Ogilvy reinvents the helmet

The Toronto agency has launched a safe-play campaign for youth hockey.

Helmet TableTop_2What if reducing the number of concussions in hockey didn’t depend on making stronger helmets but on designing them to better reflect the person’s head inside of it?

It’s an idea Ogilvy Toronto recently tested out at a youth hockey game with a female player, introducing a modified helmet with a vinyl overlay that matched what her head looks like beneath the hard shell (hair, ears and all).

They are calling it the world’s first concussion-proof helmet, and the activation launched in April is the centrepiece of a larger hockey safety campaign with the North York Hockey League. Posters demonstrating the idea with the message “Don’t forget, there’s a head inside,” have been in select North York Hockey League arenas since April, with a major push expected when the league restarts activity in September.

“We thought we could really do something with this and turn it into something that changes the way kids see each other on the ice,” says Ogilvy Toronto’s group creative director Jamie Marcovitch. “Banning checking altogether is not a reality for most leagues, so our goal was to inspire a change in how kids play the game.”

The campaign is needed for youths who may feel they can avoid injury with their equipment, particularly helmets, says Paul Maich, COO of the North York Hockey League, where checking has been banned since 2011. Concussions have doubled in the past 10 years in youth hockey, the poster states.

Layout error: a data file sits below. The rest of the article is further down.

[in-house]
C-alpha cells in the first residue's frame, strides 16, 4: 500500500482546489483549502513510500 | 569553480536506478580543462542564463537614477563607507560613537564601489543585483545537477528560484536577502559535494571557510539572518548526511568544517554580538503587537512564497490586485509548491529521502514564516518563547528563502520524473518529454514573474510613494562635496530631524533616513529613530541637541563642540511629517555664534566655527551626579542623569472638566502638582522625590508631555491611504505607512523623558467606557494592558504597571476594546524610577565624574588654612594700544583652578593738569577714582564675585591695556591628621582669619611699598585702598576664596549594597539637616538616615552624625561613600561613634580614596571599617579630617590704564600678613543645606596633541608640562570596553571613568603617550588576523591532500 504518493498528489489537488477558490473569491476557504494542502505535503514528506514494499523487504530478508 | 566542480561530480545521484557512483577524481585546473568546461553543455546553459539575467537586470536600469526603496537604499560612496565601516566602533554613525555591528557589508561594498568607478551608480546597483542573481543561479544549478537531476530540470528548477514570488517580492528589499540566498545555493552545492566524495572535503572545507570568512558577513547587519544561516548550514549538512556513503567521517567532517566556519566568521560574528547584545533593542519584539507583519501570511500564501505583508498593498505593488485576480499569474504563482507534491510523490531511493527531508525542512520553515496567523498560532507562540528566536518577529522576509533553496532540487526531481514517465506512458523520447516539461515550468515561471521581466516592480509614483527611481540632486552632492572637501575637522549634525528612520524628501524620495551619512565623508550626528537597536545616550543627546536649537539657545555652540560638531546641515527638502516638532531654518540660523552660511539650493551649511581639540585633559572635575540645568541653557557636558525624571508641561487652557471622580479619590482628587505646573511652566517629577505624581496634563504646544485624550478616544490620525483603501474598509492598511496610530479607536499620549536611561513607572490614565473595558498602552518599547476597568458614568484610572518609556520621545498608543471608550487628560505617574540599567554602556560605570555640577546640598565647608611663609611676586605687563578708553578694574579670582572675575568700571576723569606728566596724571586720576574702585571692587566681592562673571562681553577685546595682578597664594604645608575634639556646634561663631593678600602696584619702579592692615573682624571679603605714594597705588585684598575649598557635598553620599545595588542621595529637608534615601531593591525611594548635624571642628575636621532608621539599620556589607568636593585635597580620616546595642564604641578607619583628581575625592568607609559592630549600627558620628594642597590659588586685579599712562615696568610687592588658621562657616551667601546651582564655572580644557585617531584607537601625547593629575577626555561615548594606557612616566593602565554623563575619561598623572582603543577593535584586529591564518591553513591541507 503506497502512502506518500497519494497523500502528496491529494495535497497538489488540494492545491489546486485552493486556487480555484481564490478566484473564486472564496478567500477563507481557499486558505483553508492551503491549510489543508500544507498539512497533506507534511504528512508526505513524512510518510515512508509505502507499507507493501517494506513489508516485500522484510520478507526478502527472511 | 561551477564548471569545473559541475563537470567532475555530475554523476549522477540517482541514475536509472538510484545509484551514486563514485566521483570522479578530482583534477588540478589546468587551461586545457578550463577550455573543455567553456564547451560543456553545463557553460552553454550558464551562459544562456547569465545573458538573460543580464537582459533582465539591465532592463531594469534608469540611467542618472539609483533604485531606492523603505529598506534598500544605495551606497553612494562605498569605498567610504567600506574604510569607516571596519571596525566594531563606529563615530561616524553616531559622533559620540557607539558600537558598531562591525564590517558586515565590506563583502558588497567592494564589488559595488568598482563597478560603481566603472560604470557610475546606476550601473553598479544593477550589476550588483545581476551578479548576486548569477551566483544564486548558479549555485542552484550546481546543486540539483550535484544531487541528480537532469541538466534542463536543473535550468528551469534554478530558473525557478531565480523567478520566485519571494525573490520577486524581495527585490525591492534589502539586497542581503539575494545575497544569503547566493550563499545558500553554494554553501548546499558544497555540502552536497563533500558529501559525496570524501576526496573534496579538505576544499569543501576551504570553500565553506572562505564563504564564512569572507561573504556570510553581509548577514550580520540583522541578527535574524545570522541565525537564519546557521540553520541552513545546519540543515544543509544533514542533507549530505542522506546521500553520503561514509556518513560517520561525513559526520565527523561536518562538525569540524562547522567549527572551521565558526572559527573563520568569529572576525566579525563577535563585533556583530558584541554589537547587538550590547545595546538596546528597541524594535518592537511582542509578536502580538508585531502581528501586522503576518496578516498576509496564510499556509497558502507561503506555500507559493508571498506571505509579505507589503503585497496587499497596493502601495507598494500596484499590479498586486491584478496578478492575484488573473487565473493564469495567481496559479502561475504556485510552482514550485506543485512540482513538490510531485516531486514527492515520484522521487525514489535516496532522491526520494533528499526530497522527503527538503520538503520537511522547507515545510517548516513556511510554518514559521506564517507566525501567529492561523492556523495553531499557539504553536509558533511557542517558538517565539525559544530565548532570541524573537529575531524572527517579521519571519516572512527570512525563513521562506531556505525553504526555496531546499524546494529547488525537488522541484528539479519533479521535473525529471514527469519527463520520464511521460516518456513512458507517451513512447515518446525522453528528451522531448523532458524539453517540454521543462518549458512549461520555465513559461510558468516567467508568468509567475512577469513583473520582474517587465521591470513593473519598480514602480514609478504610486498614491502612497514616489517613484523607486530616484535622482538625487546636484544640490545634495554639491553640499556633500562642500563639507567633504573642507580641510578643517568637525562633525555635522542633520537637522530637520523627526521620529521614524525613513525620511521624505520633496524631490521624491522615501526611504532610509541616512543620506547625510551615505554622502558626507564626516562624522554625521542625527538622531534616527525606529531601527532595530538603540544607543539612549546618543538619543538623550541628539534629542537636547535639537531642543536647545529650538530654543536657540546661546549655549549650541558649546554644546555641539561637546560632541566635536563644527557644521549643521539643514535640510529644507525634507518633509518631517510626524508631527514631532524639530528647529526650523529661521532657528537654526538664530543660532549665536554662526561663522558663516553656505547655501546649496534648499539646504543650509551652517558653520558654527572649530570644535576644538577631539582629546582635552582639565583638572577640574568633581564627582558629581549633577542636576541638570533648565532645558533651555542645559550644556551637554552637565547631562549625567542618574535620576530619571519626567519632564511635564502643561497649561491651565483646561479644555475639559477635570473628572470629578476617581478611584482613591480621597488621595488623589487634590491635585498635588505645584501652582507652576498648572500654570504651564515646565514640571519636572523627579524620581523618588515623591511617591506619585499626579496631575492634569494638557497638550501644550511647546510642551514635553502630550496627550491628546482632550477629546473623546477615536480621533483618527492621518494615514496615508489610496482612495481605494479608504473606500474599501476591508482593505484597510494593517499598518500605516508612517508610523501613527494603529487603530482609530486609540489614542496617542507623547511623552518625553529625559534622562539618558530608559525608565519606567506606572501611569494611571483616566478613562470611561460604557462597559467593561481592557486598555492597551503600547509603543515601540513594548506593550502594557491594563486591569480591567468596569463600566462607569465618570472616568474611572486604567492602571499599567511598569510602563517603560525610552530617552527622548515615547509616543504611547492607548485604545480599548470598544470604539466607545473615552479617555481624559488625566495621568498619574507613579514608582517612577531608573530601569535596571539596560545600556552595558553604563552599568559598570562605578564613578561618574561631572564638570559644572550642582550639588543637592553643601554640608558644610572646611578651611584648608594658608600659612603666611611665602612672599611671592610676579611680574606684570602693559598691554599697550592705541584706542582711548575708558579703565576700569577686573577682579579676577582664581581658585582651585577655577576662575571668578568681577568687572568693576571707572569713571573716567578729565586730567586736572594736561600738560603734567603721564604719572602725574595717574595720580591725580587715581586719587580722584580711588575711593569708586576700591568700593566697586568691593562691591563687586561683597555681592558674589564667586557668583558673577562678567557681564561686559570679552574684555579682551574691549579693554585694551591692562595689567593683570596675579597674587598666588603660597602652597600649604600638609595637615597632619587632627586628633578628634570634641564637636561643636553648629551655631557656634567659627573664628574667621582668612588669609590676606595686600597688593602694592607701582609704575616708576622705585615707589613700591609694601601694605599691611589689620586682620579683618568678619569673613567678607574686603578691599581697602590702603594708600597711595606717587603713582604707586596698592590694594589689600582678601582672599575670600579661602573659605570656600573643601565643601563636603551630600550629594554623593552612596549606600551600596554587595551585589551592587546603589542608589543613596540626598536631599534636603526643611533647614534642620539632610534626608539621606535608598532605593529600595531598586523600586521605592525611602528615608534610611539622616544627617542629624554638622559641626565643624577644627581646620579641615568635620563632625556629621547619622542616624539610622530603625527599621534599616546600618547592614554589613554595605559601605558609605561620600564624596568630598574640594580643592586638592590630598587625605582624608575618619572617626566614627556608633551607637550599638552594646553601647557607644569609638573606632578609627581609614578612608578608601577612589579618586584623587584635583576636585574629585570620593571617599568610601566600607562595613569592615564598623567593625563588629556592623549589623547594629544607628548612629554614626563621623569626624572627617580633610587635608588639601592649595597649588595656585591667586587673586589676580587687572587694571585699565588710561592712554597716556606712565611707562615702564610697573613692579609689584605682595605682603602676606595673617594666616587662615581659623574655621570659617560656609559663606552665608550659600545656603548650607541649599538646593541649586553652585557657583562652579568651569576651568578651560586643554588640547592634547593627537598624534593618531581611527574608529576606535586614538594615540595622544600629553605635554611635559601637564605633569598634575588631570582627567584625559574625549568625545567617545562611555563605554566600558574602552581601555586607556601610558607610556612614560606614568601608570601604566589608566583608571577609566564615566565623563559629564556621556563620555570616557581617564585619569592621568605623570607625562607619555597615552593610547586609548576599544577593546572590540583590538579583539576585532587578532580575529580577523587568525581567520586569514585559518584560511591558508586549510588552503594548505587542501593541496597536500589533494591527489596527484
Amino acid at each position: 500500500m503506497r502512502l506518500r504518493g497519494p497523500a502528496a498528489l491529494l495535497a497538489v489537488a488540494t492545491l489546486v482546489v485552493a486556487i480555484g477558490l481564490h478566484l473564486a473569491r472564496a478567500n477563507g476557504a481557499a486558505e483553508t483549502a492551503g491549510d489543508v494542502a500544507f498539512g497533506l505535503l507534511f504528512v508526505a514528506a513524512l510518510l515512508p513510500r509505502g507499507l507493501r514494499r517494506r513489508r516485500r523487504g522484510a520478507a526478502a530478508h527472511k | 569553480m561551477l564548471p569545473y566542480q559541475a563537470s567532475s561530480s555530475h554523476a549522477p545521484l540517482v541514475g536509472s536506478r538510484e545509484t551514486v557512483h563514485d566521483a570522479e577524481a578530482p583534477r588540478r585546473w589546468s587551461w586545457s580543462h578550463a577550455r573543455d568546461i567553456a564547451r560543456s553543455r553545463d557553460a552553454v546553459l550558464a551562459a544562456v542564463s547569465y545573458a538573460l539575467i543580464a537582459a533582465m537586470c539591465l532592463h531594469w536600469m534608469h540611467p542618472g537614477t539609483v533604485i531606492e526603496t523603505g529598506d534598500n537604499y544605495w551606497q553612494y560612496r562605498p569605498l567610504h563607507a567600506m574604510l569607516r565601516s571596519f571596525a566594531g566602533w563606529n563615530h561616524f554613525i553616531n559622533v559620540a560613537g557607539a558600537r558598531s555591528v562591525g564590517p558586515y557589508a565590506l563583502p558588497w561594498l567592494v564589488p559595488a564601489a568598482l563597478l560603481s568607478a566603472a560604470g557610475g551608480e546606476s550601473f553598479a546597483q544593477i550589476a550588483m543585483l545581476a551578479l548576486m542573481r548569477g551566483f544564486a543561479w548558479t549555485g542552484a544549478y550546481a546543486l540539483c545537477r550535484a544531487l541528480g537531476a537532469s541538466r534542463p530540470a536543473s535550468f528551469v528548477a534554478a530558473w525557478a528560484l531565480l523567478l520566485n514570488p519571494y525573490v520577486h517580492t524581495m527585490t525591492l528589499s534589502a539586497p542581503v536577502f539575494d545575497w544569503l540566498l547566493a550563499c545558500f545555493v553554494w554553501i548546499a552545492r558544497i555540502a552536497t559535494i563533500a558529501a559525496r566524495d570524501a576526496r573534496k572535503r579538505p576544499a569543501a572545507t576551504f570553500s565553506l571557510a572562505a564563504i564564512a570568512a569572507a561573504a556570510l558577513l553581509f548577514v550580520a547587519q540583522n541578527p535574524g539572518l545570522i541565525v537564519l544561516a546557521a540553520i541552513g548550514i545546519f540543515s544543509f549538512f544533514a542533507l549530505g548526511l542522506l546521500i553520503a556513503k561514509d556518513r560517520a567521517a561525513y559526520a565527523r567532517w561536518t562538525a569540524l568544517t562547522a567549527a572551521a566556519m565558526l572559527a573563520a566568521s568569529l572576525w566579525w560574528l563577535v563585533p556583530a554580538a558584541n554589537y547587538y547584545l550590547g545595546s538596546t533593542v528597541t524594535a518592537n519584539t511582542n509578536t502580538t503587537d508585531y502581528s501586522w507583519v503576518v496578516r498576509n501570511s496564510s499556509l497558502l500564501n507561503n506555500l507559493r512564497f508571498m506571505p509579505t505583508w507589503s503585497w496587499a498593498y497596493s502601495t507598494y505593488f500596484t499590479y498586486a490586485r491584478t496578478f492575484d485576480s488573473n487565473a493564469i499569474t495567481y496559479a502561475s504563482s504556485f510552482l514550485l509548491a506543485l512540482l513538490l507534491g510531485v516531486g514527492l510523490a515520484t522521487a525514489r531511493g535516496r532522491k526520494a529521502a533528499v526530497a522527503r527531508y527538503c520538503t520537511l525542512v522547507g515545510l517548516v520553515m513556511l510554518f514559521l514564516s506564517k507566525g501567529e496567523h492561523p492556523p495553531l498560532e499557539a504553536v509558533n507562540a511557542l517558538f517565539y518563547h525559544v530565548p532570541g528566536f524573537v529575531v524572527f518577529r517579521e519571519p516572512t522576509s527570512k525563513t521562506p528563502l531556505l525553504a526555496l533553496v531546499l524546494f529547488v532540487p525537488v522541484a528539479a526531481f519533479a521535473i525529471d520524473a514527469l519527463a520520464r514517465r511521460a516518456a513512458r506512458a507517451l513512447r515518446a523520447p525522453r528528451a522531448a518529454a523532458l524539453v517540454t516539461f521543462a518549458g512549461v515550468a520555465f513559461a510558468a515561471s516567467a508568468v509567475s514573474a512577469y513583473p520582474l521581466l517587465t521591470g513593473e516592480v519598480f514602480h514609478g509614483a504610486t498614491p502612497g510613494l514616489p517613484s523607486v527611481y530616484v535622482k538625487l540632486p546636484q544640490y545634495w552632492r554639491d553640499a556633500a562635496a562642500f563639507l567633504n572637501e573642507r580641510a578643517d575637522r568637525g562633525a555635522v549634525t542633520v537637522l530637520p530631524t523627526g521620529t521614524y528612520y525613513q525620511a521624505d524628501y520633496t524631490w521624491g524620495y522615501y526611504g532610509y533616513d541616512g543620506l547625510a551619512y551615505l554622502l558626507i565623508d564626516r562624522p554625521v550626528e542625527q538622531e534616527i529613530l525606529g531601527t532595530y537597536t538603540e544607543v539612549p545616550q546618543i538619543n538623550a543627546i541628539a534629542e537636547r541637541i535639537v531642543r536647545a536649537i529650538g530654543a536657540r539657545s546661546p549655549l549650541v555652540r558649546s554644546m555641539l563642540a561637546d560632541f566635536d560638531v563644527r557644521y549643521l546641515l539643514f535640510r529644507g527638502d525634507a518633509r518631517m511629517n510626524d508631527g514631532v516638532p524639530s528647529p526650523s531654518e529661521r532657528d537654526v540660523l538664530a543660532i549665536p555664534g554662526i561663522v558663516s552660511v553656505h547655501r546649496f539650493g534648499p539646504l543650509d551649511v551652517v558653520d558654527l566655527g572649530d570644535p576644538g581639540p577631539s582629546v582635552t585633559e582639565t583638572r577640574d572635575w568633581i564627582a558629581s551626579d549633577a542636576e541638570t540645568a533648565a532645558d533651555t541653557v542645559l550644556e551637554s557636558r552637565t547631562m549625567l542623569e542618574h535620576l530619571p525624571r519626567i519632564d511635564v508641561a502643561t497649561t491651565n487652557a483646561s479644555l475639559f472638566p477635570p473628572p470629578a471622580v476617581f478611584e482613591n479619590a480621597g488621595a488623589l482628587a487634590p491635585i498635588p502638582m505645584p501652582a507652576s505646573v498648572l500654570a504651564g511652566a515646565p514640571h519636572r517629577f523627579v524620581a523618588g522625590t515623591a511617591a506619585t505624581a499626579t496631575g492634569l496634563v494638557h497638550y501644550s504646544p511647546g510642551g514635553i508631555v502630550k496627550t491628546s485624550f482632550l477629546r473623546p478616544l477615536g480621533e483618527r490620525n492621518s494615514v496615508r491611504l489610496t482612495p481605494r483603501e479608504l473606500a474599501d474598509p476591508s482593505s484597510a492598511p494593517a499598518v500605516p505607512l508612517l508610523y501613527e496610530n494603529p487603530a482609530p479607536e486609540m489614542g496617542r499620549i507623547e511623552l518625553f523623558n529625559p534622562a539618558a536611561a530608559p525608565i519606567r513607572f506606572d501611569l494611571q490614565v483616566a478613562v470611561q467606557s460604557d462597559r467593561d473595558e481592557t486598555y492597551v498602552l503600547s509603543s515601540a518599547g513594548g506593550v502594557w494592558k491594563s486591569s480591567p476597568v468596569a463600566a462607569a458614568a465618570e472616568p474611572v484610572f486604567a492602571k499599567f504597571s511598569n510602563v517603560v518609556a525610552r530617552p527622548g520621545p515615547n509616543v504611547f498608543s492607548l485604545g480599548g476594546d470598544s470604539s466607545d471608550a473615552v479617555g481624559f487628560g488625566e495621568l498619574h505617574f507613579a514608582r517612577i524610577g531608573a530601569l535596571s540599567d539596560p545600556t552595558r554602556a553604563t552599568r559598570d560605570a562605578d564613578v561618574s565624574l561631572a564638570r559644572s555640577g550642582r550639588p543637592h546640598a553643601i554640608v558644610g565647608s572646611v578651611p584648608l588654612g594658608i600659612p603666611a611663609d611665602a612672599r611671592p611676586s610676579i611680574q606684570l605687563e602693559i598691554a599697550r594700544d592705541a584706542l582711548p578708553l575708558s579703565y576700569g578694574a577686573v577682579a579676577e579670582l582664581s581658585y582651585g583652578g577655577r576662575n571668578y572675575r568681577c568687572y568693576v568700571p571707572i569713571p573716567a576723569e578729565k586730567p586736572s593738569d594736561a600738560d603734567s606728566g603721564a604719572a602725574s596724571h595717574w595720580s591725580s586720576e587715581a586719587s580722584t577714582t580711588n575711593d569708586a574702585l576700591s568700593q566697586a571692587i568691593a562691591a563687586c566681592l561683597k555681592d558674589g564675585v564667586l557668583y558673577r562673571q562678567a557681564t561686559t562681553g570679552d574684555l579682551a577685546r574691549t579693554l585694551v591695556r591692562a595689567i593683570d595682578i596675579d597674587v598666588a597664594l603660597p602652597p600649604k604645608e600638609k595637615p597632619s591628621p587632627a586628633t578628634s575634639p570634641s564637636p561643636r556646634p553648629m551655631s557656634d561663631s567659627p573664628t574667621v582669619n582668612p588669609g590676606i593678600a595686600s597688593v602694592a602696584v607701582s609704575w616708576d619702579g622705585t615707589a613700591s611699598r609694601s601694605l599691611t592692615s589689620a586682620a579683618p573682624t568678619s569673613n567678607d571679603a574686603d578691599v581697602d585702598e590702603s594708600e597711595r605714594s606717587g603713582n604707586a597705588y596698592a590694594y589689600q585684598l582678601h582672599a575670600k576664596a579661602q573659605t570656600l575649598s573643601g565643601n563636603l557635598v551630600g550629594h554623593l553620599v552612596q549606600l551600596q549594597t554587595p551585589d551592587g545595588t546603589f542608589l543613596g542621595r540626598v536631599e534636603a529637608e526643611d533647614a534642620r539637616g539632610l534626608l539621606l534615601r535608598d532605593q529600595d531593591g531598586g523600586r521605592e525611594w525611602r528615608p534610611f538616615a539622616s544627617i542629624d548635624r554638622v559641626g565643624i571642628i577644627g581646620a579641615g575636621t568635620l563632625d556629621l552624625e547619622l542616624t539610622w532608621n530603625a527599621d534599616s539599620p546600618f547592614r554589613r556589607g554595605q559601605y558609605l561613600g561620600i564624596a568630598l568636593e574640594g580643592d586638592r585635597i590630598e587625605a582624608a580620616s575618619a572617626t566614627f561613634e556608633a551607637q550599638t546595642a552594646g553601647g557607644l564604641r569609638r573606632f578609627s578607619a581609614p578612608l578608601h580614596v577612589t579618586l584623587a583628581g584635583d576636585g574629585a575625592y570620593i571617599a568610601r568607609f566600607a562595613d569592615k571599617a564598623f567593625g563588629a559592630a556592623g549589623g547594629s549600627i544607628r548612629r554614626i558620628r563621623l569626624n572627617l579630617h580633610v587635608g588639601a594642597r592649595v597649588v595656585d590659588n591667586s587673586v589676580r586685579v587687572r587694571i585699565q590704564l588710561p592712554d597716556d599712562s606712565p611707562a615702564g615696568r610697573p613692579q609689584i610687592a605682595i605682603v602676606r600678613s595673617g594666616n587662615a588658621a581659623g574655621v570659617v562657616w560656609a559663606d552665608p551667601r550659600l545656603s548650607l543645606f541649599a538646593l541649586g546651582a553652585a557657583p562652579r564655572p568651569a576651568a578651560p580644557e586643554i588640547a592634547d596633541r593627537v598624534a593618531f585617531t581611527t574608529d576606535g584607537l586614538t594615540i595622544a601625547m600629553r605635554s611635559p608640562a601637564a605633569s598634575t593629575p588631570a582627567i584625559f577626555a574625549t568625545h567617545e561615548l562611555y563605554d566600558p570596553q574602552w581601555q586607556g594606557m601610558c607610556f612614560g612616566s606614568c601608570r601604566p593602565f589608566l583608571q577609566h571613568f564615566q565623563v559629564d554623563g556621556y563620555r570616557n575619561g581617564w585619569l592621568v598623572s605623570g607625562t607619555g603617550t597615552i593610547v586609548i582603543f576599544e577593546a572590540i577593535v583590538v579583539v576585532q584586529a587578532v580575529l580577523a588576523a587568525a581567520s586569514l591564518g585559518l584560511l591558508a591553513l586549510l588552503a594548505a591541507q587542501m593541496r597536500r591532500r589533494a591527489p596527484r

Marcovitch says he sees the recklessness first-hand at games – his two sons, ages four and six, both play.

“They are right at the heart of the age where kids are starting to play like they don’t care about each other on the ice,” he says.

Cass_3To help spread the message and bring the posters to life, the agency connected with 16-year-old Cassidy Atkinson (pictured, left), a member of the Toronto Aeros in the Lower Lakes Female Hockey League. Atkinson, who played on the same team as the daughter of senior partner Jody Low-A-Chee, had previously suffered multiple concussions playing hockey.

In a video to soon be released by the agency, Atkinson, who had not played for several months, is seen donning the prototype helmet and taking the ice in a late-season hockey game in April, to the delight of her teammates and opponents. Toronto Digital Imaging created the vinyl wrap from files of photos taken of Atkinson’s head, and then wrapped the helmet with the image.

“There is a head inside the helmet and it’s the players’ responsibility to care about who this person is and be respectful of that person’s future,” Atkinson says in the video.

Marcovitch says he’s hoping the idea and accompanying campaign will contribute to changing the way kids play hockey but for now the shop is focused on starting a conversation about safety in the sport.